You should walk a mile in my shoes… if they don’t disintegrate first.

Between my 4 months of unemployment and my current job at GameTime, I did a brief stint for a company I highly respect, but I knew I wasn’t a good fit there.  So after about a week and a half, I left them.  The following events took place during my first and only whole week there.  Even if they thought I seemed like a normal person who doesn’t encounter Jack Tripper-like situations, they will learn the truth now.

The weekend before starting the job, I came across a forgotten pair of some of my favorite shoes ever at my parents’ house.  So I wore them to church.  That went well.  Sure, I bought them in the year 2000 from American Eagle, but they were still cool and showed no signs of needing repair.  Very wearable.

So I wore them two days later on my 2nd day at work.  After the first hour passed, I noticed what looked like chunks of mud all around my desk and leading up to my desk.  Then when I got up to walk to the printer, I noticed one of my shoes felt especially “springy”.  That was because the middle of the sole had fallen off- along with various other parts of my shoes.

Right as I had realized this, my boss came up to me and asked me if I would be ready within the hour to go out and make some sales.  I said yes, then immediately called my wife to have her bring me some different shoes.  It worked, and I had about 15 minutes to spare.

The next day, I worked up enough courage to enter the bathroom stall which had a warning sign posted saying that the latch was broken and that I shouldn’t lock the stall door.  So I did it anyway.  I ignored the sign.  Good thing I’m limber. Though the distance from bottom of the stall to the floor was only about 18 inches, I was able to escape.  I’m glad, because this particular bathroom is located on the other end of the building where no one ever goes, and besides, I had left my cell phone at my desk.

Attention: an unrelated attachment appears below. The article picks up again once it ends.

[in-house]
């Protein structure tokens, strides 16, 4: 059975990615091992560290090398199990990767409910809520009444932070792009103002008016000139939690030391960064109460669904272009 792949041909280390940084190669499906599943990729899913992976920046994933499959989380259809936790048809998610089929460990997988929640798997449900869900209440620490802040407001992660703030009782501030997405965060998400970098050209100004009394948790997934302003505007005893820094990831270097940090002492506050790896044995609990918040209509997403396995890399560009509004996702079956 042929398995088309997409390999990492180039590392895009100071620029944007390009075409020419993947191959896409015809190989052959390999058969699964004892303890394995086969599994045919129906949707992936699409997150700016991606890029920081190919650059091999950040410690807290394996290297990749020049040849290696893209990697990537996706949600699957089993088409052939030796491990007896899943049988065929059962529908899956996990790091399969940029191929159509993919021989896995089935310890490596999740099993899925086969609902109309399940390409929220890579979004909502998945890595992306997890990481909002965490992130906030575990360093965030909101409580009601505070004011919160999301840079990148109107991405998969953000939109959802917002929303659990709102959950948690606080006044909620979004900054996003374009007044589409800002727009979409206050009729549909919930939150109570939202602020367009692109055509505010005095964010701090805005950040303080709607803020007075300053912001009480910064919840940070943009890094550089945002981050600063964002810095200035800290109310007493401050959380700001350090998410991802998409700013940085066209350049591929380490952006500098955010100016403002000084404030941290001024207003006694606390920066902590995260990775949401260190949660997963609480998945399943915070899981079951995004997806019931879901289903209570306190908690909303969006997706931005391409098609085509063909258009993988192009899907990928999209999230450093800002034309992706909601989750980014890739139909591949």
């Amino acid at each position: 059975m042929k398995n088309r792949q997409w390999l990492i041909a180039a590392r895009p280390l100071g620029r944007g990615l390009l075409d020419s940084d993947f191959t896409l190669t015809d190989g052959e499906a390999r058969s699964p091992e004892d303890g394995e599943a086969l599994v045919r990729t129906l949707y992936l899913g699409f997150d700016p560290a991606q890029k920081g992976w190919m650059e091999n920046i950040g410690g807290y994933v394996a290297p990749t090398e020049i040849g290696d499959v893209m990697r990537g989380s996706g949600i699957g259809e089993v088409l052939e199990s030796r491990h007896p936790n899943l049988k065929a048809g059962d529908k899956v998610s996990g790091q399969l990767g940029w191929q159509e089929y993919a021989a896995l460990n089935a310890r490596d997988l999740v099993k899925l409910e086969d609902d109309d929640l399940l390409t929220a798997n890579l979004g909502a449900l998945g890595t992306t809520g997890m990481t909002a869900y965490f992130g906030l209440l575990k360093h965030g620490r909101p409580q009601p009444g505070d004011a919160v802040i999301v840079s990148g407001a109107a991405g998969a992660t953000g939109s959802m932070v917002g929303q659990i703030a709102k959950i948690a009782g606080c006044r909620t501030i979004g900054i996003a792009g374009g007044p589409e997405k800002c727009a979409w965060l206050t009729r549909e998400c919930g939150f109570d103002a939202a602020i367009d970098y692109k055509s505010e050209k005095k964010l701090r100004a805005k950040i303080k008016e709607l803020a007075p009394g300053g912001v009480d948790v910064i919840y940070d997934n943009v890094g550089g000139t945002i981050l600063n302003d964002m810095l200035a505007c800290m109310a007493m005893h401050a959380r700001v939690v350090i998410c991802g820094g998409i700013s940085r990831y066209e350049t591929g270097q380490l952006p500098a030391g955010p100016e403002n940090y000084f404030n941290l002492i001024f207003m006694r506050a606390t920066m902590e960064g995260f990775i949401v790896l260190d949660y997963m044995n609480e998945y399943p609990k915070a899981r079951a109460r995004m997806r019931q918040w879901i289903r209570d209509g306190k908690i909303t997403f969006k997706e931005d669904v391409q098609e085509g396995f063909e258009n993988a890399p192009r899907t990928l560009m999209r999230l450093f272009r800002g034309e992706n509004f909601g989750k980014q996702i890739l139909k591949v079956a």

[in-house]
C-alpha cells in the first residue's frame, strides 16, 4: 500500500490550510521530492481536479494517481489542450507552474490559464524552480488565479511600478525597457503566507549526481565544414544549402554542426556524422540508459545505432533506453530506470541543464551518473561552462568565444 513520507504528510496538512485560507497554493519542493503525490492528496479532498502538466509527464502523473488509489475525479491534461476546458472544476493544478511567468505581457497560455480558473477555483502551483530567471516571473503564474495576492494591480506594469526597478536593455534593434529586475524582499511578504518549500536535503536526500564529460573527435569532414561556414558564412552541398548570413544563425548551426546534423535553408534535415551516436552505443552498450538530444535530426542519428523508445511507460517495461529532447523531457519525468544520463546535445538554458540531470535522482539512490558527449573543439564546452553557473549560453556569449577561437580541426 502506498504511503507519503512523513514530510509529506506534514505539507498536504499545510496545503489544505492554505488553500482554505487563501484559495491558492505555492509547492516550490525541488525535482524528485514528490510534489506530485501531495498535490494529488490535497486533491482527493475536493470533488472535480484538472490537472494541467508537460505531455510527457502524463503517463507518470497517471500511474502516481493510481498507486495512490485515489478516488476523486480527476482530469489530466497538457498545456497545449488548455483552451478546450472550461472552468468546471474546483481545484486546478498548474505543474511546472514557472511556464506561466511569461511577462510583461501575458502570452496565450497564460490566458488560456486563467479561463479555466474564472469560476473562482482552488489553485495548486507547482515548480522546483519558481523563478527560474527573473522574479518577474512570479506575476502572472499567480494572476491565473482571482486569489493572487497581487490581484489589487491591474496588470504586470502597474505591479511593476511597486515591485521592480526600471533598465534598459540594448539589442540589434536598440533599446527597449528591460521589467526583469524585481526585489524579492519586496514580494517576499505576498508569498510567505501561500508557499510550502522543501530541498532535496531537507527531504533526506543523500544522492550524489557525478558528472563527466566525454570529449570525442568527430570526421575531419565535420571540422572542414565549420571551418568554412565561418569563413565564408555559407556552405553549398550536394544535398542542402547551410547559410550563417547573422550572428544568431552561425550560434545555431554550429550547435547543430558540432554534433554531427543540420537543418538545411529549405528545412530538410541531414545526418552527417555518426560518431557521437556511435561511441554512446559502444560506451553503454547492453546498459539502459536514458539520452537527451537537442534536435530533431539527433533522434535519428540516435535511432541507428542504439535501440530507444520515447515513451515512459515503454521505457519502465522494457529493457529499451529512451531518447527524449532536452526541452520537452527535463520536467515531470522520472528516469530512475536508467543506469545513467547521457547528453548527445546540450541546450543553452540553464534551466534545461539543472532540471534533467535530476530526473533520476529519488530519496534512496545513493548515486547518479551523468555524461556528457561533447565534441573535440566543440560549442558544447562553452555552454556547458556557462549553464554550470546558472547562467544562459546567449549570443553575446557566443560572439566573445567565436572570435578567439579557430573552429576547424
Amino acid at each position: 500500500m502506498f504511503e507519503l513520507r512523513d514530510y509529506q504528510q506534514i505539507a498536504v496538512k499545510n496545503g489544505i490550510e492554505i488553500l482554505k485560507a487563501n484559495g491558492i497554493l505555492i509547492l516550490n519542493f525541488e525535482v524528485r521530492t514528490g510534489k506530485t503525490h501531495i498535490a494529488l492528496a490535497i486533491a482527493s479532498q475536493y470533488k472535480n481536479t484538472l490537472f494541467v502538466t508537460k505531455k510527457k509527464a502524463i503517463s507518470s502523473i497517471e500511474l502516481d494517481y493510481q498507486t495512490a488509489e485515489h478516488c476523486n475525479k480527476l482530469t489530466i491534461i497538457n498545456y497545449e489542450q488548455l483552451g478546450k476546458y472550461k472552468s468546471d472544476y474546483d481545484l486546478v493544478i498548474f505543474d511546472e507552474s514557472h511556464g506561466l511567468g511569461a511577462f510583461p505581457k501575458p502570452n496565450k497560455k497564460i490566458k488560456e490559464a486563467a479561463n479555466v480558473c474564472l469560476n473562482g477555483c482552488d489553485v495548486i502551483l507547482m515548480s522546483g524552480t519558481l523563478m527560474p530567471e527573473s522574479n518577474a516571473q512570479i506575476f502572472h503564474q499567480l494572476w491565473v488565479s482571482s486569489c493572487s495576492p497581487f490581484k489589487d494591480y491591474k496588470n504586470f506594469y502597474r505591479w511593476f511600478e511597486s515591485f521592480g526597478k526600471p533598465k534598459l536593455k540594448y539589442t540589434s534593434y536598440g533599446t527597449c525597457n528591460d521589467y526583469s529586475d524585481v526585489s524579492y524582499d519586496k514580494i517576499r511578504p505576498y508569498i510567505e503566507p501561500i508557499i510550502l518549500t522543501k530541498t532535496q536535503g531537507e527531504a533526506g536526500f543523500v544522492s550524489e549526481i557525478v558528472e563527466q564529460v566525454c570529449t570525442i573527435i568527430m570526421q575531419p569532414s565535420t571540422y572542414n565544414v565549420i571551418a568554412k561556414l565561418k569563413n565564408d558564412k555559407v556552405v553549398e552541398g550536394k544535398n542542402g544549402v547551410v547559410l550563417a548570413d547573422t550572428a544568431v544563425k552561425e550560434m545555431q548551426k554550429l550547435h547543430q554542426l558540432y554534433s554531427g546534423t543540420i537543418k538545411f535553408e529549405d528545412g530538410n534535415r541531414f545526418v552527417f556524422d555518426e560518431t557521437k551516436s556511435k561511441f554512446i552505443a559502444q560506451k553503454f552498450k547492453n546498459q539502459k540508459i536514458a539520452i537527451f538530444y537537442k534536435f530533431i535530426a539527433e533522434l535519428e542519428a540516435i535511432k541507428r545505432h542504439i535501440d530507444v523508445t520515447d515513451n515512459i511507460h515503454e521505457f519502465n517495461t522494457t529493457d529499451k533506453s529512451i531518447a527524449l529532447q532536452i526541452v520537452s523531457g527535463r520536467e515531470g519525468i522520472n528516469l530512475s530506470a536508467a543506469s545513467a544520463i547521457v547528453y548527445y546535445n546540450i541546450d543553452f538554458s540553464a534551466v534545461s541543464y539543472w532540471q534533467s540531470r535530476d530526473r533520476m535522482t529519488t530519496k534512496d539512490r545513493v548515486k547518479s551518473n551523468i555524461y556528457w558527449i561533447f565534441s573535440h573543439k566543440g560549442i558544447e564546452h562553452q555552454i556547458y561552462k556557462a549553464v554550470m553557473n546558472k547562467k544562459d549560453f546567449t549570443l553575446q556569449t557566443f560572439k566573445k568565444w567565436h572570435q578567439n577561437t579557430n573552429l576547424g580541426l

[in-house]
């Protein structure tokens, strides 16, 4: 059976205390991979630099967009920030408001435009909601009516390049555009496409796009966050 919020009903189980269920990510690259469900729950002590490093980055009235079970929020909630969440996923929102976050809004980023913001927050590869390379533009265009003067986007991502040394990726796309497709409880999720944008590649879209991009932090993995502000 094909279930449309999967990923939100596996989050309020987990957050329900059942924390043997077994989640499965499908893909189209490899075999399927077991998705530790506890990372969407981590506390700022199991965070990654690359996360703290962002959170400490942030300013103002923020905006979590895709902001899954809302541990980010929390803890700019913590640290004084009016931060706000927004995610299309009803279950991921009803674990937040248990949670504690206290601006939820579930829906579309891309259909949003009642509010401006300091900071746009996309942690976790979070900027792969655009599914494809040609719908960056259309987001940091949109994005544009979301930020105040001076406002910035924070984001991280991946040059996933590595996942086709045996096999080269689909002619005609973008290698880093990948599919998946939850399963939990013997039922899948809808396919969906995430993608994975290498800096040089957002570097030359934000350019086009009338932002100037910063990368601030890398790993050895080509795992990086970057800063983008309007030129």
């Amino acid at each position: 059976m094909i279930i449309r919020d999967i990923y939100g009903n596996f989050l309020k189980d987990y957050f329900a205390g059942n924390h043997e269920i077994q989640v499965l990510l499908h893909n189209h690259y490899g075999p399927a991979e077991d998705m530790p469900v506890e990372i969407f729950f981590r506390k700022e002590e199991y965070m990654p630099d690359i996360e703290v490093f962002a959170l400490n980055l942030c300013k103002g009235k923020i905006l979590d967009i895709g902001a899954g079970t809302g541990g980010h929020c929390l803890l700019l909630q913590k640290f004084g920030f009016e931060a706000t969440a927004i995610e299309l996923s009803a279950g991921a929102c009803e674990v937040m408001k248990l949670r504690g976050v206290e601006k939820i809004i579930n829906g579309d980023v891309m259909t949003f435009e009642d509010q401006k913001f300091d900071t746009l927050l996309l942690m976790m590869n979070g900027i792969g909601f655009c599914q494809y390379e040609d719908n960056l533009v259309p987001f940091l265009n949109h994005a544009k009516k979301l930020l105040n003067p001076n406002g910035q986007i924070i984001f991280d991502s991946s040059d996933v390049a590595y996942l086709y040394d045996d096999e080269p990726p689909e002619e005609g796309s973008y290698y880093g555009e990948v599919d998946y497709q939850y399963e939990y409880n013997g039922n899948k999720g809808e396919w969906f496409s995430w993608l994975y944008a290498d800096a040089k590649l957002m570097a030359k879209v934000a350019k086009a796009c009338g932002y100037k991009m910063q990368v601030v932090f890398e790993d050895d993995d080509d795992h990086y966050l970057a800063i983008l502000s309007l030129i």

I’m sure someone figured out it was “the new guy” that walked right through that warning sign and got locked in the bathroom stall.  But at least they never knew about my shoes crumbling apart.  Until now.  That’s just how the shoe crumbles.

Note to self: Copyright the phrase “That’s just how the shoe crumbles”.


Are Jeans Really as Comfortable as We Think?

Jeans vs. regular pants… you make the call.

Paraphrased conversation from this weekend:

Me: Those are cool.  Did you get some new plaid pants?

My sister: No, I just think you’ve never seen them before.

Me: Oh.

Pause.

Me: Actually, usually when I see you, you’re wearing pants, not jeans.

My sister: Yeah, it’s because jeans aren’t comfortable.  They fit tighter and they’re thicker than regular pants.

Me: Good point.  Maybe I should just start wearing dress pants all the time too.

Scene ends.

In my mind, I like wearing jeans because they’re so much more comfortable than dress pants or any color of khakis or corduroys.  But I can’t shake my sister’s words.  She’s right.  Jeans aren’t really as comfortable as I’ve been giving them credit for.

Though I had always assumed that pants are uncomfortable, it’s actually what I wear with the pants that I actually have a problem with.  Typically when men wear dress pants, they also wear a button down collared shirt (tucked in to the pants) and dress shoes; accordingly, women wear a dressier “top” and nicer (painfully uncomfortable) shoes.  But when we wear jeans, we tend to wear a more comfortable shirt (maybe a t-shirt or something along the lines of a long-sleeved polo or sweater) and go untucked.  And obviously, we wear more comfortable shoes.

Everything we wear with the jeans is less restricting than if we were wearing nice pants.  But honestly, the jeans typically fit tighter and are thicker than dress pants.  Plus, I believe there is more pressure to “look good in jeans” than there is to look good in dress pants.  More eyes are critical of jeans than they are for pants.

So what is the solution?  The obvious answer in my head is to start wearing pants when I would normally wear jeans.  That means I would wear sneakers or Chuck Taylor’s with any color of khaki or corduroy pants.  And a Smurf t-shirt.  Already though, that’s starting to sound slouchy.  How ironic that replacing jeans with dress pants could actually lower the standard, but it sort of does.

Even still, if only a personal project, I will be making a conscious effort to replace regular pants with jeans.  For guys, baggy jeans are a thing of the past (they died out around the time that dark jeans became the standard), which means these days we aren’t able to hang loose like we use to, thanks to the new norm being tighter fitting jeans for guys.  And for girls, I get the impression that not only are jeans not comfortable to begin with, but they’re more trouble to look good in, despite what happen for all four girls in Sisterhood of the Travelling Pants.

Challenge: Let’s replace jeans with normal pants with jeans.  I think we can find a way to make it work without looking like a slob.

Surprising twist ending…